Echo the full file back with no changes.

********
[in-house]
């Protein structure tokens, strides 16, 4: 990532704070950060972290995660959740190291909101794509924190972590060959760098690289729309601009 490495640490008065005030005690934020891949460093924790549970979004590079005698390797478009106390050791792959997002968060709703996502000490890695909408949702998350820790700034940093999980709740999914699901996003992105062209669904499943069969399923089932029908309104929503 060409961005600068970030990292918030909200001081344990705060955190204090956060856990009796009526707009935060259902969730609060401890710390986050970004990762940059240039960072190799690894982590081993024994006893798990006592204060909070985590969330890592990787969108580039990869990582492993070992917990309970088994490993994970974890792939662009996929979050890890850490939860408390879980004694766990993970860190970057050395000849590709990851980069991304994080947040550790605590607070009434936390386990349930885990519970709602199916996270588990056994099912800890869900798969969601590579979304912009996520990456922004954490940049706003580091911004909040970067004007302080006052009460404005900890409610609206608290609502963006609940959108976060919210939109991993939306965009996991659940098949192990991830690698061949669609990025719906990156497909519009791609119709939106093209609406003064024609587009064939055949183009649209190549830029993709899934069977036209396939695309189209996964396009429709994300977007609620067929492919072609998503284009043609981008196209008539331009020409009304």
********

[in-house]
């Protein structure tokens, strides 16, 4: 990532704070950060972290995660959740190291909101794509924190972590060959760098690289729309601009 490495640490008065005030005690934020891949460093924790549970979004590079005698390797478009106390050791792959997002968060709703996502000490890695909408949702998350820790700034940093999980709740999914699901996003992105062209669904499943069969399923089932029908309104929503 060409961005600068970030990292918030909200001081344990705060955190204090956060856990009796009526707009935060259902969730609060401890710390986050970004990762940059240039960072190799690894982590081993024994006893798990006592204060909070985590969330890592990787969108580039990869990582492993070992917990309970088994490993994970974890792939662009996929979050890890850490939860408390879980004694766990993970860190970057050395000849590709990851980069991304994080947040550790605590607070009434936390386990349930885990519970709602199916996270588990056994099912800890869900798969969601590579979304912009996520990456922004954490940049706003580091911004909040970067004007302080006052009460404005900890409610609206608290609502963006609940959108976060919210939109991993939306965009996991659940098949192990991830690698061949669609990025719906990156497909519009791609119709939106093209609406003064024609587009064939055949183009649209190549830029993709899934069977036209396939695309189209996964396009429709994300977007609620067929492919072609998503284009043609981008196209008539331009020409009304």